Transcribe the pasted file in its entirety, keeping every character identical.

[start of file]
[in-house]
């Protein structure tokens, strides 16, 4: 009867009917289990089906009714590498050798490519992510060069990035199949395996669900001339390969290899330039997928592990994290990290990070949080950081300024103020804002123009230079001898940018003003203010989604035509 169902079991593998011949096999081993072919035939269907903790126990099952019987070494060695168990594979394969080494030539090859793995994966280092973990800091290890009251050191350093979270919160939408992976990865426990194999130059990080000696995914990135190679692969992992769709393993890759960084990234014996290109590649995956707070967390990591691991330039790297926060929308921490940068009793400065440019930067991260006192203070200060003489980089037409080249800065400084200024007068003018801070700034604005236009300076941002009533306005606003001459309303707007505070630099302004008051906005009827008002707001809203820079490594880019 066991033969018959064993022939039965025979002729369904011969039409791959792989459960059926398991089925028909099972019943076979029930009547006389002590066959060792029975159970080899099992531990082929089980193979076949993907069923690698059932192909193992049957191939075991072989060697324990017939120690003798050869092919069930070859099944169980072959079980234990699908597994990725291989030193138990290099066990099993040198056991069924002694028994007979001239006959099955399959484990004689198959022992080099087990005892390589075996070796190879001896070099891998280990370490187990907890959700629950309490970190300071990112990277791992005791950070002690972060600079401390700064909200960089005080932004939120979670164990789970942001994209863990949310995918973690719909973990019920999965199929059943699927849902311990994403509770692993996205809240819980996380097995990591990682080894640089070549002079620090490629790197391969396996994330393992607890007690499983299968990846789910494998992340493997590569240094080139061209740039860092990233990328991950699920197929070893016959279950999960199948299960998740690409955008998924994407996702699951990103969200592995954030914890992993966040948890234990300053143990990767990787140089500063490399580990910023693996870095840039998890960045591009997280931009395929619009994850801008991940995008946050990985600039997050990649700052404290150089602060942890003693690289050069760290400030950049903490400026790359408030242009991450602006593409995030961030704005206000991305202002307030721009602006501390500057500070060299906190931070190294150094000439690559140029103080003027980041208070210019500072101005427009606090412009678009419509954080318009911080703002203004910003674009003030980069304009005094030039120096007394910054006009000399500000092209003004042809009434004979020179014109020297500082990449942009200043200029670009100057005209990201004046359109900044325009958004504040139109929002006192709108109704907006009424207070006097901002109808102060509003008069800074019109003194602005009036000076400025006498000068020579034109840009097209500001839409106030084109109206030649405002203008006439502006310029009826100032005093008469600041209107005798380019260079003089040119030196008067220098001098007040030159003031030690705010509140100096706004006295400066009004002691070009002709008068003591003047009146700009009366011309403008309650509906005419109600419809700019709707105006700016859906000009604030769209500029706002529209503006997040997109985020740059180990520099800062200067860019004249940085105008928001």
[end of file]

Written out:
[in-house]
């Protein structure tokens, strides 16, 4: 009867009917289990089906009714590498050798490519992510060069990035199949395996669900001339390969290899330039997928592990994290990290990070949080950081300024103020804002123009230079001898940018003003203010989604035509 169902079991593998011949096999081993072919035939269907903790126990099952019987070494060695168990594979394969080494030539090859793995994966280092973990800091290890009251050191350093979270919160939408992976990865426990194999130059990080000696995914990135190679692969992992769709393993890759960084990234014996290109590649995956707070967390990591691991330039790297926060929308921490940068009793400065440019930067991260006192203070200060003489980089037409080249800065400084200024007068003018801070700034604005236009300076941002009533306005606003001459309303707007505070630099302004008051906005009827008002707001809203820079490594880019 066991033969018959064993022939039965025979002729369904011969039409791959792989459960059926398991089925028909099972019943076979029930009547006389002590066959060792029975159970080899099992531990082929089980193979076949993907069923690698059932192909193992049957191939075991072989060697324990017939120690003798050869092919069930070859099944169980072959079980234990699908597994990725291989030193138990290099066990099993040198056991069924002694028994007979001239006959099955399959484990004689198959022992080099087990005892390589075996070796190879001896070099891998280990370490187990907890959700629950309490970190300071990112990277791992005791950070002690972060600079401390700064909200960089005080932004939120979670164990789970942001994209863990949310995918973690719909973990019920999965199929059943699927849902311990994403509770692993996205809240819980996380097995990591990682080894640089070549002079620090490629790197391969396996994330393992607890007690499983299968990846789910494998992340493997590569240094080139061209740039860092990233990328991950699920197929070893016959279950999960199948299960998740690409955008998924994407996702699951990103969200592995954030914890992993966040948890234990300053143990990767990787140089500063490399580990910023693996870095840039998890960045591009997280931009395929619009994850801008991940995008946050990985600039997050990649700052404290150089602060942890003693690289050069760290400030950049903490400026790359408030242009991450602006593409995030961030704005206000991305202002307030721009602006501390500057500070060299906190931070190294150094000439690559140029103080003027980041208070210019500072101005427009606090412009678009419509954080318009911080703002203004910003674009003030980069304009005094030039120096007394910054006009000399500000092209003004042809009434004979020179014109020297500082990449942009200043200029670009100057005209990201004046359109900044325009958004504040139109929002006192709108109704907006009424207070006097901002109808102060509003008069800074019109003194602005009036000076400025006498000068020579034109840009097209500001839409106030084109109206030649405002203008006439502006310029009826100032005093008469600041209107005798380019260079003089040119030196008067220098001098007040030159003031030690705010509140100096706004006295400066009004002691070009002709008068003591003047009146700009009366011309403008309650509906005419109600419809700019709707105006700016859906000009604030769209500029706002529209503006997040997109985020740059180990520099800062200067860019004249940085105008928001």